SQL syntax Language 

Transact-SQL Functions handling datetime data types

Standard SQL-92 specifies only the functions, which return current system date/time. Thus, the CURRENT_TIMESTAMP function returns both the date and the time. In addition, there are functions, which return one of the components.
In view of that restriction, language realizations expand standard by introducing the functions that make handling datetime data types more convenient for users. Here we consider datetime functions in T-SQL.



DATEADD ( datepart , number, date )

Returns a datetime value based on adding a number of intervals of the datepart types to the specified date. For example, we can add to the specified date any number of years, days, hours, minutes etc. The table from BOL lists the dateparts and abbreviations.

Datepart Abbreviations
Year yy, yyyy
Quarter qq, q
Month mm, m
Dayofyear dy, y
Day dd, d
Week wk, ww
Hour hh
Minute mi, n
Second ss, s
Millisecond ms

If we interested in the day, which will be after 01/23/2004, we can write
SELECT DATEADD(day, 7, current_timestamp)
SELECT DATEADD(ww, 1, current_timestamp)
We get the same result; something like 2004-01-30 19:40:58.923.
But we cannot write in that case as follows
SELECT DATEADD(mm, 1/4, current_timestamp)
Because of eliminating the fractional part of the argument datepart, we get 0 instead of one fourth and, as result, the current date.
We can also use the T-SQL GETDATE() function instead of CURRENT_TIMESTAMP.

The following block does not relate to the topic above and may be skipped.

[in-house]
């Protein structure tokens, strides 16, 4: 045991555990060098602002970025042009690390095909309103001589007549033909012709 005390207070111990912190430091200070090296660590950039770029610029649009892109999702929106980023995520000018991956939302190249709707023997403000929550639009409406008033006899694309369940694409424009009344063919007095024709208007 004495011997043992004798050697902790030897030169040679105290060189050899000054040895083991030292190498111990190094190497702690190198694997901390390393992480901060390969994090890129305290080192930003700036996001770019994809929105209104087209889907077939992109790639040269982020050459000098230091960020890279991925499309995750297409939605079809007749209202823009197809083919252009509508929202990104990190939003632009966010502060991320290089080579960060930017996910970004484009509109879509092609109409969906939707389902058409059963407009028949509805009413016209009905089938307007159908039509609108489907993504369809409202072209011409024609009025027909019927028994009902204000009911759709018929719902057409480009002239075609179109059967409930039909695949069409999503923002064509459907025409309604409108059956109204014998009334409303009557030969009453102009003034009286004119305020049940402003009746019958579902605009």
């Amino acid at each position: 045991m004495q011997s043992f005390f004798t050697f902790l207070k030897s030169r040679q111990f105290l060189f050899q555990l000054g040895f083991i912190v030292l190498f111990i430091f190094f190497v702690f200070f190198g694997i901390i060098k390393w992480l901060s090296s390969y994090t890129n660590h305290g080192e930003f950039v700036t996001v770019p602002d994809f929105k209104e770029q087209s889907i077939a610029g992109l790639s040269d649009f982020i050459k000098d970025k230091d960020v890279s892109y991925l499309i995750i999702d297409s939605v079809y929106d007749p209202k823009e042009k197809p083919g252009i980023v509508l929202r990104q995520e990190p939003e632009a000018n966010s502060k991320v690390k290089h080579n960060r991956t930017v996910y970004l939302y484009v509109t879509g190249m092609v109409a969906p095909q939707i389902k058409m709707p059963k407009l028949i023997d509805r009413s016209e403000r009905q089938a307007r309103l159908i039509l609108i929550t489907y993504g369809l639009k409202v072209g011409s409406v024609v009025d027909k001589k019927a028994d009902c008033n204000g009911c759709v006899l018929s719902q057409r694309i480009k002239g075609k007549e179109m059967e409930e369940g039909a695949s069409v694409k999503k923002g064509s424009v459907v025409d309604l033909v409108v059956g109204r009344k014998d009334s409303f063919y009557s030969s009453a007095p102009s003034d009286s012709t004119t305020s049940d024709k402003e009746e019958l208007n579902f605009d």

Example (scheme 4). Find the day through a week after the last flight.
SELECT DATEADD(day, 7, (SELECT MAX(date) max_date FROM pass_in_trip))
Usage of subquery as an argument is allowed, for that subquery returns a single value of datetime type.



DATEDIFF ( datepart , startdate , enddate )

The function returns the interval of date and time elapsed between two specified dates - startdate and enddate. This interval may be meassured in different units. Available values of the argument datepart listed above for the DATEADD function.
Example (scheme 4). Find the number of days elapsed between the first and the last flights executed.

SELECT DATEDIFF(dd, (SELECT MIN(date) FROM pass_in_trip), (SELECT MAX(date) FROM pass_in_trip))
Example (scheme 4). Find the duration in minutes of the flight for the trip no. 1123.
It should be noted that the departure time (time_out) and the landing time (time_in) are stored in the fields of datetime type in the Trip table. Note, SQL Server up to version 2000 has not temporal data types for storing the date or time separately, which are expected in the next version (Yukon). Because of this, when inserting only the time in the datetime column (for example, UPDATE trip SET time_out = '17:24:00' WHERE trip_no=1123), the time will be supplemented by the default date value ('1900-01-01').
The simple solution
SELECT DATEDIFF(mi, time_out, time_in) dur FROM trip WHERE trip_no=1123,
(which gives -760) will be incorrect for two reasons.
Firstly, the value obtained in such manner will be incorrect for the trips that depart in one day and land in another one. Secondly, it is unreliably to make any suggestions on a day that is only presented of necessity to correspond to datetime data type.
How can we know that a plane lands in the next day? This knowledge comes from the subject area, which says the flight cannot be over 24 hours. So, if the landing time not more than the departure time, this is the case. The second question: how do we calculate only the time apart from the day?
Now we turn to DATEPART function.



DATEPART ( datepart , date )

This function returns an integer representing the specified datepart of the specified date.
The above list of available values of datepart argument is added by the following

Datepart Abbreviations
Weekday dw